It's the question that is no doubt making the rounds in the state of Alabama right now: What's taking so long?
There are tons of players out there worthy of being in the College Football Hall of Fame who aren't. But there was only one Derrick Thomas, and how he keeps getting snubbed every year is baffling.
For the third straight year Thomas was on the ballot. And for the third straight year he wasn't elected.
Thomas, one of the most feared pass-rushers to ever play the game, died in 2000 following a car wreck. He was a nine-time All-Pro with the Kansas City Chiefs and once racked up seven sacks in a single game on his way to being elected posthumously to the Pro Football Hall of Fame in 2009.
But before he achieved NFL stardom, he was also the gold standard for rushing the passer in the SEC.
Thomas was a first-team All-American in 1988 and set an NCAA record with 27 sacks, a record that still stands. He had five sacks in one game that season against Texas A&M and finished his career with 52 sacks, also an NCAA record that was later tied by Arizona's Tedy Bruschi. Thomas holds the Alabama school record for career tackles for loss (68) and blocked kicks (five). He was the SEC defensive player of the year in 1988 and won the Butkus Award that same season as the top linebacker in college football.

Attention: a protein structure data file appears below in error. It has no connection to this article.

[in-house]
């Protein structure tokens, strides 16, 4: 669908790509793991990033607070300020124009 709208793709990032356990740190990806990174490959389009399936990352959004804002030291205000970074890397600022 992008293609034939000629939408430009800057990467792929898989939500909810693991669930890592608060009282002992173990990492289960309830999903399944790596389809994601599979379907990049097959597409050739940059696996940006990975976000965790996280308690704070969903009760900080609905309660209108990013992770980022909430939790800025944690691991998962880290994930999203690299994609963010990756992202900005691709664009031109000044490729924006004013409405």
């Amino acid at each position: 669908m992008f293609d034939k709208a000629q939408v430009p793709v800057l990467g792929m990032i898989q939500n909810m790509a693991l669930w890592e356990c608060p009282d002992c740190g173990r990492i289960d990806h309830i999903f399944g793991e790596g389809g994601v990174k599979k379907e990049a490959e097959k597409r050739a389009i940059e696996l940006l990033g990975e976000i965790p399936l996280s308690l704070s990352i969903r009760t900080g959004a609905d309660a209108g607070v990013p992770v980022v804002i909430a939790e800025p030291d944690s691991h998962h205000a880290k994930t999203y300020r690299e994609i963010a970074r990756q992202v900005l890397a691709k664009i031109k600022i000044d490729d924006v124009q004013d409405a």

In my lifetime, I haven't seen a better pass-rusher, and he has the numbers to prove it.
Thomas is easily the SEC's greatest player (who's eligible) not enshrined in the College Football Hall of Fame.
Surely, they'll get it right next year and select him. Then again, I said the exact same thing this time a year ago.